Somalilandsun – Global partnership for education grants US$4.2 million for Somaliland teacher’s salaries and to help rebuild the education systems.
The financing will support the development of teacher salary payment systems which will gradually increase the number of male and female primary school teachers paid by the government. A program to support the South Central Zone in Somalia is under development.
Press Statement For immediate release
Washington, D.C. – May 22, 2013. Today the Global Partnership for Education’s Board of Directors approved US$439 million in grants to 12 developing countries, providing critical funding and momentum toward quality education for all children. This new financing strongly reflects the Global Partnership’s top priorities: increasing access to basic education in fragile states, improving the quality of education, generating measurable results and championing girls’ education.
“For these countries this is crucial funding to make progress on getting all children into school for a quality education,” said Alice Albright, Chief Executive Officer at the Global Partnership. “All children should have access to a school, have effective teachers, and be able to learn so she or he can contribute to the development of their community and nation,” she said.
GPE Board Chair Carol Bellamy said, “Educating children–especially girls–increases their incomes, improves their health and nutrition, and it literally saves lives. The investments we make in educating children will pay dividends for generations to come.”
The 13 grants totaling US$439 million build on prior achievements and will help implement the national education plans developed by Benin, Burkina Faso, Comoros, Madagascar, Mauritania, Senegal, Somalia, Tajikistan, Tanzania (Zanzibar), Yemen, Zambia and Zimbabwe.
Benin will receive a grant of US$42.3 million which will focus on school construction, school feeding, as well as education system management and governance with an emphasis on the poorest school districts.
Burkina Faso’s grant of US$78.2 million will focus on reducing disparities, quality of education and system decentralization for better management and accountability.
Comoros’ grant of US$4.6 million will focus on inclusive education in terms of gender and disability, and capacity building for better education system management.
Madagascar has been allocated a grant of US$85.4 million which will provide subsidies to community teacher salaries and support school kits for students, in-service teacher and school director training, school grants and school feedings. The grant will also improve school infrastructure and strengthen the planning and monitoring system (including community participation).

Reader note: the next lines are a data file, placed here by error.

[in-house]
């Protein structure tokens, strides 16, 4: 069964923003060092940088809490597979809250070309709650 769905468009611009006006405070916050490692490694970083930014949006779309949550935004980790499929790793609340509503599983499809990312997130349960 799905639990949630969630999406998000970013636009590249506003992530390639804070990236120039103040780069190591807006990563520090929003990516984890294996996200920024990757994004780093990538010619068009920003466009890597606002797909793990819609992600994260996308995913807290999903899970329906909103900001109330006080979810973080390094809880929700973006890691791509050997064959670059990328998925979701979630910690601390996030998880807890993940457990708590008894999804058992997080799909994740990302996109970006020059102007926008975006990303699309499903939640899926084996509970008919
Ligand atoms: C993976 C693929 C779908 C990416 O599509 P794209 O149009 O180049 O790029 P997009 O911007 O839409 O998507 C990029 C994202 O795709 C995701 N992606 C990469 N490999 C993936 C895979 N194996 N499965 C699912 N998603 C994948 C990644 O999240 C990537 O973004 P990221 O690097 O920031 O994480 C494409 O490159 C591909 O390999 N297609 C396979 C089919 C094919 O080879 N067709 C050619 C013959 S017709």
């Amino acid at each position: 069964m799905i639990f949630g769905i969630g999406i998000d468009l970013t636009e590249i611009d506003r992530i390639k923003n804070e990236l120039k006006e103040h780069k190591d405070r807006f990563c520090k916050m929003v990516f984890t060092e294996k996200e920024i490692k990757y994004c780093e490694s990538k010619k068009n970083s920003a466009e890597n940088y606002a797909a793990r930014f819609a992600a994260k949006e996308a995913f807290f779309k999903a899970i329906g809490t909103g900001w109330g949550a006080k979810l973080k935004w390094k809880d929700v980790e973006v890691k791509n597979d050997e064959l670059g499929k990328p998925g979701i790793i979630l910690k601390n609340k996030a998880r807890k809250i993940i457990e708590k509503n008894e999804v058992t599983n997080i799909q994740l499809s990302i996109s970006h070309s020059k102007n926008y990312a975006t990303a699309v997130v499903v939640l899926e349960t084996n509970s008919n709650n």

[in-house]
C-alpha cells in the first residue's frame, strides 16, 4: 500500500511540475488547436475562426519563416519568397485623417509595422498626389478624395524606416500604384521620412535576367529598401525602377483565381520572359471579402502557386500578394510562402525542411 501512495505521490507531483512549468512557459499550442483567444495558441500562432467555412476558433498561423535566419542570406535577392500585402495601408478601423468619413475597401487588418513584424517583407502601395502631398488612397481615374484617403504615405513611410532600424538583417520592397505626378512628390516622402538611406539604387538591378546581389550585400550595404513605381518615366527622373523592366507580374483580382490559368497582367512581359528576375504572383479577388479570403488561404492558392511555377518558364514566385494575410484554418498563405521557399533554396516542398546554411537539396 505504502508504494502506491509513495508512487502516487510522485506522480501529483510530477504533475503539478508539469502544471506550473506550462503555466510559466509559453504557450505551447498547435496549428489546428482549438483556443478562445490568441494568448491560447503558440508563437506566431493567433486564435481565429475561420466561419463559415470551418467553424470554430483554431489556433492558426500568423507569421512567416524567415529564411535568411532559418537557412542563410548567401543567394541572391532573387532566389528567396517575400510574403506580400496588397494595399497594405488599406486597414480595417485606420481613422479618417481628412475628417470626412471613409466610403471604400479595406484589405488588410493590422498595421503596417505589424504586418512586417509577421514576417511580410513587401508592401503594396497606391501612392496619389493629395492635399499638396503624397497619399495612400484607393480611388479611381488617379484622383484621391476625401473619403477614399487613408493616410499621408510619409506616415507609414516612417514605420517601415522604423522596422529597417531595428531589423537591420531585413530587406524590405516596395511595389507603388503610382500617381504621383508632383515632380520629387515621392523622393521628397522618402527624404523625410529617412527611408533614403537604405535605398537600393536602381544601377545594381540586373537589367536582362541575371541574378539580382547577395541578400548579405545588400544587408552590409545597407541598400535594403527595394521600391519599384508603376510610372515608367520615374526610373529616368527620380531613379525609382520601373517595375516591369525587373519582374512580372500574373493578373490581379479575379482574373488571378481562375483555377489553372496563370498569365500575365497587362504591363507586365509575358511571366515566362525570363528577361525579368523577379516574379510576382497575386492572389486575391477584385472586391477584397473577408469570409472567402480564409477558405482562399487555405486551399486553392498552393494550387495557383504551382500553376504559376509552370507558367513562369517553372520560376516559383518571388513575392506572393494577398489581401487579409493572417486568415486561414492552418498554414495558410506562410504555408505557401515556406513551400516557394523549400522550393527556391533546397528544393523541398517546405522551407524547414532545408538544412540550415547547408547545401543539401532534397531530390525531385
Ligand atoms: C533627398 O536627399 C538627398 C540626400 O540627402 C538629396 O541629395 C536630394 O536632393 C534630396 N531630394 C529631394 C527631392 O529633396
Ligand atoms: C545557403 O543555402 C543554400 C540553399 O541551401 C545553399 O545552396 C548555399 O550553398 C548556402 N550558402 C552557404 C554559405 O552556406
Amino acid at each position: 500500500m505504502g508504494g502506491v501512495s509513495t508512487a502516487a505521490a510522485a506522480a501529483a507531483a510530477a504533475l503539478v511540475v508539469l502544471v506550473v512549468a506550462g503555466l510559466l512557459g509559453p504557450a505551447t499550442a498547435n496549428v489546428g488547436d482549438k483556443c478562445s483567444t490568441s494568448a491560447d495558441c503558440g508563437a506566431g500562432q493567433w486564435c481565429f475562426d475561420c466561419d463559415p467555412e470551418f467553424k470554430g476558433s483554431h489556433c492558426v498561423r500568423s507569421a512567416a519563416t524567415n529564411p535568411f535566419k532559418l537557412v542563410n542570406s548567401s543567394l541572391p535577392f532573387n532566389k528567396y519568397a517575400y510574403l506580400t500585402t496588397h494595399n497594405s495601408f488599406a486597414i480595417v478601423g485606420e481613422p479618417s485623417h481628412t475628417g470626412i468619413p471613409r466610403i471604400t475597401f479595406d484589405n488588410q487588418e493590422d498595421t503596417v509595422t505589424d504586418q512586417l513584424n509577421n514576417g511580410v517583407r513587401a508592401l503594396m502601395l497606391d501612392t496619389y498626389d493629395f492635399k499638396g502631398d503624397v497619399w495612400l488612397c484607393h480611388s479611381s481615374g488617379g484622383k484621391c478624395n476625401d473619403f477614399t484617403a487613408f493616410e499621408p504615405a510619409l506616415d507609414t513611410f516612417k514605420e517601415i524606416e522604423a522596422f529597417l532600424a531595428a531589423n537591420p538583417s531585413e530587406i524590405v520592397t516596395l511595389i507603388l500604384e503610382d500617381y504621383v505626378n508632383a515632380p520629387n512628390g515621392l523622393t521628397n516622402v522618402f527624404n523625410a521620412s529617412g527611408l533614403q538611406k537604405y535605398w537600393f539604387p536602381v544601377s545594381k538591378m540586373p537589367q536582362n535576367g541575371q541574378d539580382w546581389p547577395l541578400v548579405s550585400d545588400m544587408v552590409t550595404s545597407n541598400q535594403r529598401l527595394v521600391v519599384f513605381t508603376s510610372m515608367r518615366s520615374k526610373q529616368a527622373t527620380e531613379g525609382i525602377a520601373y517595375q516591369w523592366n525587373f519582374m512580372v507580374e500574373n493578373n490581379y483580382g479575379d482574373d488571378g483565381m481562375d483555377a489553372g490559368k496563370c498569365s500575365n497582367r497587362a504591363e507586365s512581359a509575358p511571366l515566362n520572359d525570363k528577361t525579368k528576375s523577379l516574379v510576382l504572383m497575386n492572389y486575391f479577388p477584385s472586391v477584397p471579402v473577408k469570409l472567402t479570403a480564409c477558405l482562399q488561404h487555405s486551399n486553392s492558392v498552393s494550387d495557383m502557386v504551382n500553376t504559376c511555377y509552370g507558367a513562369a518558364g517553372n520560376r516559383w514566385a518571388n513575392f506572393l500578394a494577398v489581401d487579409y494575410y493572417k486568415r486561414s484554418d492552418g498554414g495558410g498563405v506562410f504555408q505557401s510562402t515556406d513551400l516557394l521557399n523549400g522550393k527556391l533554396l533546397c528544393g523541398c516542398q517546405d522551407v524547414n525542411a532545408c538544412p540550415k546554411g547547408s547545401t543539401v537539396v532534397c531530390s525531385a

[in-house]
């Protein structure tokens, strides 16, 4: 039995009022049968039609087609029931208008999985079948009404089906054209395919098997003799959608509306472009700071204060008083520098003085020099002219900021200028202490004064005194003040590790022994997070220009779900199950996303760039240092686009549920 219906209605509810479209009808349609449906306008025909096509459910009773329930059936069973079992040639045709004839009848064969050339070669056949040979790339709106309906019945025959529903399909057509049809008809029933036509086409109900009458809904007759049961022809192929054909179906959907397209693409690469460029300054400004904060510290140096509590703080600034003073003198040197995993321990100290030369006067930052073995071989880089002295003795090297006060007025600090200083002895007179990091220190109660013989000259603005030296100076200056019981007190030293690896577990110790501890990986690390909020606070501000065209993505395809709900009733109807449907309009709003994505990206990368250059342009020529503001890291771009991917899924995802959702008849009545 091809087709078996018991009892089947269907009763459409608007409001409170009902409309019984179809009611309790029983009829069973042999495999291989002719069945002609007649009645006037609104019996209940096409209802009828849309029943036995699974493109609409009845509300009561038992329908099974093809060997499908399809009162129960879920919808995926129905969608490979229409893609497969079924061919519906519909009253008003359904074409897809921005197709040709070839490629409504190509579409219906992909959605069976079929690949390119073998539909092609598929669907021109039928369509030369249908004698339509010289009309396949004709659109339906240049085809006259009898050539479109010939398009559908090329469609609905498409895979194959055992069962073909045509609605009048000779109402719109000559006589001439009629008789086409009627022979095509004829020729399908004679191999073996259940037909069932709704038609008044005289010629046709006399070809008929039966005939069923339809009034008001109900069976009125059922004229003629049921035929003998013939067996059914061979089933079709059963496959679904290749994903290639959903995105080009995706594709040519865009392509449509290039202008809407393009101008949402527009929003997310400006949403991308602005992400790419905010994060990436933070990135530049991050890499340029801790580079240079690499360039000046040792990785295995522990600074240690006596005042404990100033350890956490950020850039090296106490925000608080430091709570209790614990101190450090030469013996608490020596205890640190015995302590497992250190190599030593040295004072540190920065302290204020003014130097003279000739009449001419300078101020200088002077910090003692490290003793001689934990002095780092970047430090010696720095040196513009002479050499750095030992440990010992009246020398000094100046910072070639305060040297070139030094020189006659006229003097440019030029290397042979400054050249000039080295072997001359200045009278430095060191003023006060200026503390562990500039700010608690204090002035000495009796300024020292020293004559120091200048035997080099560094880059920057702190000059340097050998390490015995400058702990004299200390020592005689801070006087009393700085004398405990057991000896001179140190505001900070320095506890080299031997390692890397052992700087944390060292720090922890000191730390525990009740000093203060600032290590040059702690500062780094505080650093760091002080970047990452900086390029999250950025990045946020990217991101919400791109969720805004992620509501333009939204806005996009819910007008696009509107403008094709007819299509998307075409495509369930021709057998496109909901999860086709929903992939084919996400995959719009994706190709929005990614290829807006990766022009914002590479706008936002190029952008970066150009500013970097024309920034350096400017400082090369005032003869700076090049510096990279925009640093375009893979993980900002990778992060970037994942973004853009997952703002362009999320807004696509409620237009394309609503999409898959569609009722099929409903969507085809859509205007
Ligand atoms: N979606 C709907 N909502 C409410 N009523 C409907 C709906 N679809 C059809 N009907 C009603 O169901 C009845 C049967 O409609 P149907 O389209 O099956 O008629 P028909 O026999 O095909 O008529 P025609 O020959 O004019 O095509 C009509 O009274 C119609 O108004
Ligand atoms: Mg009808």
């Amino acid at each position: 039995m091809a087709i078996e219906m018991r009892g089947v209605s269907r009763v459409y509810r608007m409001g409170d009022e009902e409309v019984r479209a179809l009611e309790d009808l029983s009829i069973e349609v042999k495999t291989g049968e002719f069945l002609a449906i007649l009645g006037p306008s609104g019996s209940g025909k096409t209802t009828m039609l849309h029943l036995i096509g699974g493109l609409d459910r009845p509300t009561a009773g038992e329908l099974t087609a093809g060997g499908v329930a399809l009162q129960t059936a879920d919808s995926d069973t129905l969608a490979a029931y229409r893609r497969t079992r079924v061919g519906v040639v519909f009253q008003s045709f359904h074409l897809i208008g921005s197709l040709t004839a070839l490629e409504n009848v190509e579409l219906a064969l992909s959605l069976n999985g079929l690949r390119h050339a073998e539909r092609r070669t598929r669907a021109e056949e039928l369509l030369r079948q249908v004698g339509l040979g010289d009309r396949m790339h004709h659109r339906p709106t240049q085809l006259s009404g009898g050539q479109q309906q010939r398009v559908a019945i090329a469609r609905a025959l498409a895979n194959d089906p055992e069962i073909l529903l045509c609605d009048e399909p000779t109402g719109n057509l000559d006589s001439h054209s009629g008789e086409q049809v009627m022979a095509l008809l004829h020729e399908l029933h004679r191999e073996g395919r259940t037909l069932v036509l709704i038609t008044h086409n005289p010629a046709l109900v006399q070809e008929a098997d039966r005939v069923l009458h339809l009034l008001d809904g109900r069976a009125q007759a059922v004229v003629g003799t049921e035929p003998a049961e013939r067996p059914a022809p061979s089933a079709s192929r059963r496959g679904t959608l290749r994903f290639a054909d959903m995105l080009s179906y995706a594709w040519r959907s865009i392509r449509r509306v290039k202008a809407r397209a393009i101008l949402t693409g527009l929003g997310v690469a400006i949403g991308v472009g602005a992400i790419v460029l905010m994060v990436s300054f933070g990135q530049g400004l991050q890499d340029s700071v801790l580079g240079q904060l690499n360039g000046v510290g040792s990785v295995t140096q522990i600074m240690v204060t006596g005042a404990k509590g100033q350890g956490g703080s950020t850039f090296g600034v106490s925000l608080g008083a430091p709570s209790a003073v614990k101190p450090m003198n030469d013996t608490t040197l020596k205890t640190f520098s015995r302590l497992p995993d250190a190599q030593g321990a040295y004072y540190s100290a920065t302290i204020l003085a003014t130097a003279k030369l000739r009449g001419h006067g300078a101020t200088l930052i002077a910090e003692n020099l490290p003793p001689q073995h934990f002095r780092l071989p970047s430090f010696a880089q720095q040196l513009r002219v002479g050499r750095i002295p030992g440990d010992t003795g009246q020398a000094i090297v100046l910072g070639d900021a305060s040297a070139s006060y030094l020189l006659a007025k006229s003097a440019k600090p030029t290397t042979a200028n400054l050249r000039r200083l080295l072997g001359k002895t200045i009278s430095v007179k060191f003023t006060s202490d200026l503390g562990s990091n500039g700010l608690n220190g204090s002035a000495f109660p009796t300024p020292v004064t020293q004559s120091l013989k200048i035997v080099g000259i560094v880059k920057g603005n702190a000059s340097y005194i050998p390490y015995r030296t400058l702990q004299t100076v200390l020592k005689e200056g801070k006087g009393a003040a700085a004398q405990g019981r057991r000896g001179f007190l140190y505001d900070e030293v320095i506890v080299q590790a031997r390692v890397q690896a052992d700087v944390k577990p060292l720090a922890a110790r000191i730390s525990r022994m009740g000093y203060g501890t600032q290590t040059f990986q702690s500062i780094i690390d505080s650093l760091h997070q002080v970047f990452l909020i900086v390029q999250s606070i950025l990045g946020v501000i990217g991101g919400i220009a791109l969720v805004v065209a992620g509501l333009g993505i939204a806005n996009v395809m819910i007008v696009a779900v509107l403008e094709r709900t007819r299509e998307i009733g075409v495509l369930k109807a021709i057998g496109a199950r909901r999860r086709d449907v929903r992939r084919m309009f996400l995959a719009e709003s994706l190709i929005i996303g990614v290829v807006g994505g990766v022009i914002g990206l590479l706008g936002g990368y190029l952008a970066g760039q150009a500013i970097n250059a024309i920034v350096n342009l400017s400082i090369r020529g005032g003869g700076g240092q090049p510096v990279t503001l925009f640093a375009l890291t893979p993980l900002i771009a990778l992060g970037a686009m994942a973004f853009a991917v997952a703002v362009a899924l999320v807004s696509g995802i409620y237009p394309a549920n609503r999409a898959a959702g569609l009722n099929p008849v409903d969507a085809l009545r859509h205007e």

Mauritania will receive a grant of US$12.4 million which will focus on teacher training, help to increase the transition rate of girls to lower secondary school, and support institutional capacity building.
Senegal’s grant of US$46.9 million will focus on improving learning outcomes, school performance and greater access to schools for poor children in underserved regions.
Somalia will benefit from a US$2.1 million grant for Puntland and a US$4.2 million grant for Somaliland to help rebuild their education systems. The financing will support the development of teacher salary payment systems which will gradually increase the number of male and female primary school teachers paid by the government. A program to support the South Central Zone in Somalia is under development.
Tajikistan’s grant of US$16.2 million will focus on access to early childhood education, improved quality of basic education, development of child-friendly school environments, and capacity building.
Tanzania’s semi-autonomous Republic of Zanzibar will receive a US$5.2 million grant in support of early childhood education, improved quality of basic education, inclusive education for all, capacity building and system management for increased accountability and better results.
Yemen’s grant of US$82.6 million will help the country to build on previous achievements. With prior grants focusing on access through school construction, the focus will now shift to reaching the huge number of out-of-school children and to improve the quality of education. About US$10 million of the total grant will help improve children’s schooling in emergency-affected areas.
Zambia’s grant of US$35.2 million will focus on basic education through performance-based incentives, and improved school access and quality for vulnerable children.
++ant in the amount of US$23.6 million will focus on teachers’ professional development and performance, as well as capacity building for strategic planning, budgeting and monitoring of results.
GPE is the only multilateral partnership solely devoted to getting all children in school to receive a good quality education. Its partners include developing countries, multilateral organizations, donors, the private sector, teachers, civil society/NGOs, and private foundations. GPE’s approach is different because it convenes and builds consensus on education issues–at the global and country levels–to help its 58 developing country partners develop effective education sector plans, and promote aid that is coordinated and aligned with these plans.